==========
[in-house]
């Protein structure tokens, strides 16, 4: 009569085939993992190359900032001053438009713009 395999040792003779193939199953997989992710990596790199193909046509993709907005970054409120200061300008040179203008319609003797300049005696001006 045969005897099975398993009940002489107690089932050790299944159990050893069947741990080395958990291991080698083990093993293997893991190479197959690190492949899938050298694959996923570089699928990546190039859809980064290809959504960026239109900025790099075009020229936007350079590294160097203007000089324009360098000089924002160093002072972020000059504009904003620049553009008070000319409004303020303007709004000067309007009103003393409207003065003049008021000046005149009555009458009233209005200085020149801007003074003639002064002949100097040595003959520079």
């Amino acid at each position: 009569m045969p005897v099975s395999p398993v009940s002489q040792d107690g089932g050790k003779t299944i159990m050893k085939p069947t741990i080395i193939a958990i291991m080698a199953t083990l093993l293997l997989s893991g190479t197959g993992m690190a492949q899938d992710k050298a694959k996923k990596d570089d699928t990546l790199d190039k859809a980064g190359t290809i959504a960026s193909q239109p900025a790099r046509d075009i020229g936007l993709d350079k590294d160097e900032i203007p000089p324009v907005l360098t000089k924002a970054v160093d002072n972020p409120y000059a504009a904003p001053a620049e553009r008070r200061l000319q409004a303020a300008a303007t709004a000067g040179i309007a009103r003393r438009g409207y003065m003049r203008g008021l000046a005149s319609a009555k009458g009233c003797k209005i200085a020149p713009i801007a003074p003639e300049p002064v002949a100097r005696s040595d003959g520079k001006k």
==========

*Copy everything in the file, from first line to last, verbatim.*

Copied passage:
[in-house]
């Protein structure tokens, strides 16, 4: 009569085939993992190359900032001053438009713009 395999040792003779193939199953997989992710990596790199193909046509993709907005970054409120200061300008040179203008319609003797300049005696001006 045969005897099975398993009940002489107690089932050790299944159990050893069947741990080395958990291991080698083990093993293997893991190479197959690190492949899938050298694959996923570089699928990546190039859809980064290809959504960026239109900025790099075009020229936007350079590294160097203007000089324009360098000089924002160093002072972020000059504009904003620049553009008070000319409004303020303007709004000067309007009103003393409207003065003049008021000046005149009555009458009233209005200085020149801007003074003639002064002949100097040595003959520079």
């Amino acid at each position: 009569m045969p005897v099975s395999p398993v009940s002489q040792d107690g089932g050790k003779t299944i159990m050893k085939p069947t741990i080395i193939a958990i291991m080698a199953t083990l093993l293997l997989s893991g190479t197959g993992m690190a492949q899938d992710k050298a694959k996923k990596d570089d699928t990546l790199d190039k859809a980064g190359t290809i959504a960026s193909q239109p900025a790099r046509d075009i020229g936007l993709d350079k590294d160097e900032i203007p000089p324009v907005l360098t000089k924002a970054v160093d002072n972020p409120y000059a504009a904003p001053a620049e553009r008070r200061l000319q409004a303020a300008a303007t709004a000067g040179i309007a009103r003393r438009g409207y003065m003049r203008g008021l000046a005149s319609a009555k009458g009233c003797k209005i200085a020149p713009i801007a003074p003639e300049p002064v002949a100097r005696s040595d003959g520079k001006k």